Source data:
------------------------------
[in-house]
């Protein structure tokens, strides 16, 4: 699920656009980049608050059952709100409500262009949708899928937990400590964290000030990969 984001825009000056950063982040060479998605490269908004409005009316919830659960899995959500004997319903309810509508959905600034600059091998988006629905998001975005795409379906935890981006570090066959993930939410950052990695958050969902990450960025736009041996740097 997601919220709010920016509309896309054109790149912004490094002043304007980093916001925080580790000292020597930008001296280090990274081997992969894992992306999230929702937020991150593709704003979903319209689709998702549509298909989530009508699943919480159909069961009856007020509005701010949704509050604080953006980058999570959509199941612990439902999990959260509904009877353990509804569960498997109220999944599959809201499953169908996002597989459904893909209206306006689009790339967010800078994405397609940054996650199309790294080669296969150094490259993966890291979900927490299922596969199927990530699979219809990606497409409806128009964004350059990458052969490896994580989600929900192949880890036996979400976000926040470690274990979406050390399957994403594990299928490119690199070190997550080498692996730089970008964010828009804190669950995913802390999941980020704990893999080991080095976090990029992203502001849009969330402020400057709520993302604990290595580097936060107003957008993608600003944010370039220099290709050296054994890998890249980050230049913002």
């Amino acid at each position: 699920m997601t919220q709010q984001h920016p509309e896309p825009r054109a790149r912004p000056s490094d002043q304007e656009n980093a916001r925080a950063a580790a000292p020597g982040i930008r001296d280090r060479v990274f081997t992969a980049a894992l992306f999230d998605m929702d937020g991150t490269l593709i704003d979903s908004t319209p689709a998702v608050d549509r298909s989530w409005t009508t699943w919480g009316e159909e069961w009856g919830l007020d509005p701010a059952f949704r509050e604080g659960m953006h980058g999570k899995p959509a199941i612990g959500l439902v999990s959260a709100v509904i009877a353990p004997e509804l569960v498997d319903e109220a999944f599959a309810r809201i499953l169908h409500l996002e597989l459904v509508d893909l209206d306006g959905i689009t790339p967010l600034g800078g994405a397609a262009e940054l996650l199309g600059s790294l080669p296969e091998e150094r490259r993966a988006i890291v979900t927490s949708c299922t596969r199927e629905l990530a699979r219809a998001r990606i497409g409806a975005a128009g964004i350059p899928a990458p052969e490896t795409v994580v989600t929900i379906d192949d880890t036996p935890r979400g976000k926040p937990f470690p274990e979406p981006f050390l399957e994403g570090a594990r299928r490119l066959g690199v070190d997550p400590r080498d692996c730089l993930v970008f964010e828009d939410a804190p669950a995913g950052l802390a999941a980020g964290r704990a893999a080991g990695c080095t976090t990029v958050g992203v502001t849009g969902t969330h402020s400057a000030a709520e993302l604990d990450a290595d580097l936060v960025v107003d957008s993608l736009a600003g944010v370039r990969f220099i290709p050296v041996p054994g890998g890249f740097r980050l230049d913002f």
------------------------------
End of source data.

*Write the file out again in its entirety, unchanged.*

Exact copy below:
[in-house]
């Protein structure tokens, strides 16, 4: 699920656009980049608050059952709100409500262009949708899928937990400590964290000030990969 984001825009000056950063982040060479998605490269908004409005009316919830659960899995959500004997319903309810509508959905600034600059091998988006629905998001975005795409379906935890981006570090066959993930939410950052990695958050969902990450960025736009041996740097 997601919220709010920016509309896309054109790149912004490094002043304007980093916001925080580790000292020597930008001296280090990274081997992969894992992306999230929702937020991150593709704003979903319209689709998702549509298909989530009508699943919480159909069961009856007020509005701010949704509050604080953006980058999570959509199941612990439902999990959260509904009877353990509804569960498997109220999944599959809201499953169908996002597989459904893909209206306006689009790339967010800078994405397609940054996650199309790294080669296969150094490259993966890291979900927490299922596969199927990530699979219809990606497409409806128009964004350059990458052969490896994580989600929900192949880890036996979400976000926040470690274990979406050390399957994403594990299928490119690199070190997550080498692996730089970008964010828009804190669950995913802390999941980020704990893999080991080095976090990029992203502001849009969330402020400057709520993302604990290595580097936060107003957008993608600003944010370039220099290709050296054994890998890249980050230049913002």
């Amino acid at each position: 699920m997601t919220q709010q984001h920016p509309e896309p825009r054109a790149r912004p000056s490094d002043q304007e656009n980093a916001r925080a950063a580790a000292p020597g982040i930008r001296d280090r060479v990274f081997t992969a980049a894992l992306f999230d998605m929702d937020g991150t490269l593709i704003d979903s908004t319209p689709a998702v608050d549509r298909s989530w409005t009508t699943w919480g009316e159909e069961w009856g919830l007020d509005p701010a059952f949704r509050e604080g659960m953006h980058g999570k899995p959509a199941i612990g959500l439902v999990s959260a709100v509904i009877a353990p004997e509804l569960v498997d319903e109220a999944f599959a309810r809201i499953l169908h409500l996002e597989l459904v509508d893909l209206d306006g959905i689009t790339p967010l600034g800078g994405a397609a262009e940054l996650l199309g600059s790294l080669p296969e091998e150094r490259r993966a988006i890291v979900t927490s949708c299922t596969r199927e629905l990530a699979r219809a998001r990606i497409g409806a975005a128009g964004i350059p899928a990458p052969e490896t795409v994580v989600t929900i379906d192949d880890t036996p935890r979400g976000k926040p937990f470690p274990e979406p981006f050390l399957e994403g570090a594990r299928r490119l066959g690199v070190d997550p400590r080498d692996c730089l993930v970008f964010e828009d939410a804190p669950a995913g950052l802390a999941a980020g964290r704990a893999a080991g990695c080095t976090t990029v958050g992203v502001t849009g969902t969330h402020s400057a000030a709520e993302l604990d990450a290595d580097l936060v960025v107003d957008s993608l736009a600003g944010v370039r990969f220099i290709p050296v041996p054994g890998g890249f740097r980050l230049d913002f």